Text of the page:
Getting a good night’s sleep is essential to maintaining good physical and mental health.
Unfortunately, says sleep expert Ambrose Chiang, MD, many Americans today do not get enough sleep.
“We are a sleepless society,” said Dr. Chiang. “Although we are all different in terms of our sleep needs, adults usually need at least seven hours of sleep every night.”
- 1 Quality sleep can be prevented by
- 2 How Can You Get Rid of Good Sleep Clean
- 3 A common environmental problem is bedbug infestation.
- 4 Tips for Better Health
- 5 Stick to a bedtime schedule
- 6 Pay attention to what you eat and drink
- 7 Create a peaceful environment
- 8 Reduce daytime sleepiness
- 9 Control the pressure
Quality sleep can be prevented by
- Physical conditions, such as sleep apnea and other sleep disorders
- Medical conditions, including acid reflux and chronic pain
- Medications, such as corticosteroids and beta-blockers
- Natural features, such as a comfortable bed partner
- Mental disorders, including anxiety and depression
- You grow up because, as you grow older, your sleep tends to be easier and more comfortable, especially during the second half of the night.
- Hot flashes, which can disrupt women’s sleep during menstruation
How Can You Get Rid of Good Sleep Clean
Practicing good sleep hygiene, Drs. Chiang suggests that, it may help to solve some of the problems that prevent quality sleep. To get a good night’s sleep, he offers the following five tips:
Avoid excessive light and electrical items at bedtime. Your bed should be reserved for sleep and sex – do not watch television or use cell phones and iPads to scan the web, says Dr. Chiang.
He says: “TV in the room is a bad impression on adults and children. “It is natural for your body to sleep in the dark, as it was before the light. The television is often bright and noisy. Try to have a comfortable bed. This is especially important for children and adolescents as it improves sleep patterns. ”
Create a regular sleeping routine and a comfortable bed. Other aspects of sleep hygiene include regular sleep schedule and wake-up time, as well as a comfortable place to sleep.
A common environmental problem is bedbug infestation.
Drs. Chiang says: “If your spouse keeps you awake with a loud, unusual snort, the loss of your breath may cause you to feel overwhelmed. “This is something that can be fixed. You should go with your partner to the doctor to discuss treatment options. ”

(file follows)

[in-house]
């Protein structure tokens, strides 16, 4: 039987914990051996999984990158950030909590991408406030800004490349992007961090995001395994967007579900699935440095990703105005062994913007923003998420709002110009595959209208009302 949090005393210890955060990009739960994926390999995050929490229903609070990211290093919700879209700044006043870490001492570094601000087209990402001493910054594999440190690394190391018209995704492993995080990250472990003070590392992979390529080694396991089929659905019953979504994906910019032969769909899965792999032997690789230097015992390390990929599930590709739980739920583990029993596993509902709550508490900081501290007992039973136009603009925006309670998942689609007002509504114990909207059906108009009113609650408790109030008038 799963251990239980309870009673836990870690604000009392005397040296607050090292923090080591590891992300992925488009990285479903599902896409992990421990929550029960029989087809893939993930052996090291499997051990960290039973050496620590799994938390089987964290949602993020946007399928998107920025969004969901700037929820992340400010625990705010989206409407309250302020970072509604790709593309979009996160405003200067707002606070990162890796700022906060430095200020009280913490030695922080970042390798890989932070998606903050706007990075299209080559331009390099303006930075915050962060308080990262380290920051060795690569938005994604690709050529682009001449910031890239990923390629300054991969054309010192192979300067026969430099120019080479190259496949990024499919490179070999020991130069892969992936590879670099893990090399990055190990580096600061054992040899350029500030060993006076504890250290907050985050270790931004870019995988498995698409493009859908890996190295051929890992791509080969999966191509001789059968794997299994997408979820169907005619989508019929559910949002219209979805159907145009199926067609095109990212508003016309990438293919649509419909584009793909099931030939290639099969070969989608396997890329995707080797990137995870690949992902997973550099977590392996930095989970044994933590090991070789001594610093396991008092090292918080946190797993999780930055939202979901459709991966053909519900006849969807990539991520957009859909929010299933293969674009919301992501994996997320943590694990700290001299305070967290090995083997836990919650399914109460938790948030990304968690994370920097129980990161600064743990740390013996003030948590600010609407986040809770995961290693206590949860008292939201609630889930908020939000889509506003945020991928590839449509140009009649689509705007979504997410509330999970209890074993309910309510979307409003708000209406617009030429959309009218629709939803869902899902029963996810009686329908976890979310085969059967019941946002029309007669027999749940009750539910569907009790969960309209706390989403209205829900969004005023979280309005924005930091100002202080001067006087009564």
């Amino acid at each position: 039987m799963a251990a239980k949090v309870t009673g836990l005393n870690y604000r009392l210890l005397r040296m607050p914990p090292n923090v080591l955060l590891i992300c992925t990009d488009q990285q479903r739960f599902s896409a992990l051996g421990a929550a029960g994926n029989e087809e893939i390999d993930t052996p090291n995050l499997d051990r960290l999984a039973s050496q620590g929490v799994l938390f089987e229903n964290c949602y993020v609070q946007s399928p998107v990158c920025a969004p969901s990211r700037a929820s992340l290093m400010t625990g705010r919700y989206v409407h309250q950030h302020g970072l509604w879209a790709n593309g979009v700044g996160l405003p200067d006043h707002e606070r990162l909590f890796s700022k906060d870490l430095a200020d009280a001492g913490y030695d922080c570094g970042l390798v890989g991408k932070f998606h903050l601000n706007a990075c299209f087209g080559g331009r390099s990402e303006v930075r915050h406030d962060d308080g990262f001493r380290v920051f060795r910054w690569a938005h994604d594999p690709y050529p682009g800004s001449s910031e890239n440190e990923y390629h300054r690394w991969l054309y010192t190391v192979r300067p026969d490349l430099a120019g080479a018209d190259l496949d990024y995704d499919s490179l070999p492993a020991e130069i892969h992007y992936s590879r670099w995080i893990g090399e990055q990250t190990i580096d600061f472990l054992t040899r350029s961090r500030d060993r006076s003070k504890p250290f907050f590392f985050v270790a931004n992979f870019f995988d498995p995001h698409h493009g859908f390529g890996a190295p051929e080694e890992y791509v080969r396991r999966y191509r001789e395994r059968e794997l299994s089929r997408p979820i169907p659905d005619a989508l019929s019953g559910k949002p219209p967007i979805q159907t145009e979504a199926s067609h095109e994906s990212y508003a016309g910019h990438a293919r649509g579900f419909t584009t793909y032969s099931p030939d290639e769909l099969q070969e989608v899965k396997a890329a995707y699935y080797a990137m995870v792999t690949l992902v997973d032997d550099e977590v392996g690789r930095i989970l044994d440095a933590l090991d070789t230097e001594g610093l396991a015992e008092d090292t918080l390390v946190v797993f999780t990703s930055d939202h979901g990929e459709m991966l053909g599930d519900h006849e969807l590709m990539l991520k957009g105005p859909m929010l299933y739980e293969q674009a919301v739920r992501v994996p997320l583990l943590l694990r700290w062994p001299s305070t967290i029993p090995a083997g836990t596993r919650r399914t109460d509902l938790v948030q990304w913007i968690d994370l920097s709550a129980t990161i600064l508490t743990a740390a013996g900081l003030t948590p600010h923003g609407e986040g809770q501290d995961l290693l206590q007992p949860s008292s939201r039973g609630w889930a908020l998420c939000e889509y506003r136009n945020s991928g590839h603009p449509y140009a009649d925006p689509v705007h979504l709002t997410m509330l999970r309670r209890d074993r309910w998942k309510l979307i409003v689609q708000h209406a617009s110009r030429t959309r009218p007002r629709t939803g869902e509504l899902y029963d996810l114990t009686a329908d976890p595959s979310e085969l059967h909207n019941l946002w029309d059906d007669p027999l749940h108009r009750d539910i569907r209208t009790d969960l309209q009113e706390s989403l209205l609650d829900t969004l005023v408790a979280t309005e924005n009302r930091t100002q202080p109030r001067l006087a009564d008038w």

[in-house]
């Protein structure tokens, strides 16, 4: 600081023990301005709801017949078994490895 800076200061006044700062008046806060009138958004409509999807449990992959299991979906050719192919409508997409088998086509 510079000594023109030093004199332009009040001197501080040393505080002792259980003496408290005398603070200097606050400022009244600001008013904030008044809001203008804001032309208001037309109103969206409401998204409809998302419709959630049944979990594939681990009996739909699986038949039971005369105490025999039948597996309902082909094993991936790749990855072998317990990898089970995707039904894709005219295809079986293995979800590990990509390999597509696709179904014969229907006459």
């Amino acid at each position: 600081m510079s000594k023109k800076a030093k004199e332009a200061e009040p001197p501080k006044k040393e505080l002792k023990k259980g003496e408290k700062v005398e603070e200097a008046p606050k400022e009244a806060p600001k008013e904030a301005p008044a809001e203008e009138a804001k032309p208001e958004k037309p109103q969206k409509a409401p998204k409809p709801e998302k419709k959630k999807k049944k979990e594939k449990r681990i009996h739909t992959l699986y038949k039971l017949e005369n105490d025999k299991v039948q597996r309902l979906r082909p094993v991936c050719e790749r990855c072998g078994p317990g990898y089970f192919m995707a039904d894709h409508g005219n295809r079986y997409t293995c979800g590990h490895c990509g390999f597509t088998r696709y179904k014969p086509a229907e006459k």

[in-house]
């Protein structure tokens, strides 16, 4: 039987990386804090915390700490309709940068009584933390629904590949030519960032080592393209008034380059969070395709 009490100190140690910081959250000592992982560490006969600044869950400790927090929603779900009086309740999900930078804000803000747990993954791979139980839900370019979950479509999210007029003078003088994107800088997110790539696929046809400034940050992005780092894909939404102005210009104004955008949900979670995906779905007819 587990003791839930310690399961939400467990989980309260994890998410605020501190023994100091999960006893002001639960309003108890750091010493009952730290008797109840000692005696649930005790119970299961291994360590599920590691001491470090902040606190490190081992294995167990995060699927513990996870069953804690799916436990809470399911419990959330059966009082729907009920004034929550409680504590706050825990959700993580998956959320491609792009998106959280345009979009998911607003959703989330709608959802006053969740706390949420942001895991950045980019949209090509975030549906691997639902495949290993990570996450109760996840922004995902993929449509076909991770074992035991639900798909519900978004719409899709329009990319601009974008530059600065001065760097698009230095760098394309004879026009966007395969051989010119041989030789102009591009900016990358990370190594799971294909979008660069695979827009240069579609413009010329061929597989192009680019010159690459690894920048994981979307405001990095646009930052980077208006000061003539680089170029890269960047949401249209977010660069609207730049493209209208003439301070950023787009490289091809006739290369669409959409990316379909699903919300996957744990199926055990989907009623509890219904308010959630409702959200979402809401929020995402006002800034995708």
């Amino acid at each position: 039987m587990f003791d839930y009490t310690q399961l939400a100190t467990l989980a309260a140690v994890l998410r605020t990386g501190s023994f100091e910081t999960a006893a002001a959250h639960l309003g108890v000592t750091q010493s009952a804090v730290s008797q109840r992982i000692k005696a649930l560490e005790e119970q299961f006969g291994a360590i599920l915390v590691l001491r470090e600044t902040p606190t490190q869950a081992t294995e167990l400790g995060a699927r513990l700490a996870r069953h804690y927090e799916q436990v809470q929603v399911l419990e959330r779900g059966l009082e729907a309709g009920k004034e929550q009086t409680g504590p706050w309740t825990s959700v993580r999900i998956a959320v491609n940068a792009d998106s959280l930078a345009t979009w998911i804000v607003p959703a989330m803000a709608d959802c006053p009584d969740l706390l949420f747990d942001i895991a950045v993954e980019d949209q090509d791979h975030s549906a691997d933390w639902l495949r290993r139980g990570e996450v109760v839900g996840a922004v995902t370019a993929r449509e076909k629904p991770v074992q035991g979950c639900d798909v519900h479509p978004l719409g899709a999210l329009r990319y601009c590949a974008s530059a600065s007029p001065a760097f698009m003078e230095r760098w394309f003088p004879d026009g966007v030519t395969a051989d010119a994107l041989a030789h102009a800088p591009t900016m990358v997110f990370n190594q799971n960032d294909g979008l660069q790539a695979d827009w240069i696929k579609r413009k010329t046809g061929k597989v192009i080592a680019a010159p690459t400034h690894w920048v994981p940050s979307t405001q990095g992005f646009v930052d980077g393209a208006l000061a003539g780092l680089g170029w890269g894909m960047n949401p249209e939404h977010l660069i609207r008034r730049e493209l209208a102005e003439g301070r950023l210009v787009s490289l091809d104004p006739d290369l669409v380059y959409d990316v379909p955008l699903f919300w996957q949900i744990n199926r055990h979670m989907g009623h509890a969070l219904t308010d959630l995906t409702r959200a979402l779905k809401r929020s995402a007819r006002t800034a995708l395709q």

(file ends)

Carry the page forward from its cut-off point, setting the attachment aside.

In general, a cool room is usually much easier to sleep well than a warm room.
“But a warm bath before bed can be a great way to relax and help you sleep,” she says. “A good night’s sleep may help you to regain your balance. A warm, caffeinated beverage, like a glass of milk, can cool down and relax before bed. “
But if you suffer from acid reflux, it is best to avoid food for at least three hours before going to bed, says Dr. Chiang.
Avoid caffeine, alcohol and tobacco. Most people know that evening caffeine can keep you awake at night. But what most people do not realize is how long caffeine lasts in your body. The half-life of caffeine can be three to seven hours. This means you can drink a cup of coffee at 10 a.m., and at bedtime, you may have a large amount of caffeine in your body.
Nightcaps should be avoided, as alcohol is known to cause shortness of breath, says Dr. Chiang.
“Alcohol can keep you awake at night, especially during the second half of the night,” he says. “Tobacco use also impairs sleep.”
Avoid prolonged sleep during the day. A short 10- to 15-minute nap or a few minutes of energy rest in the afternoon can provide an amazingly refreshing boost to a person’s alertness. But be careful not to go to bed too long.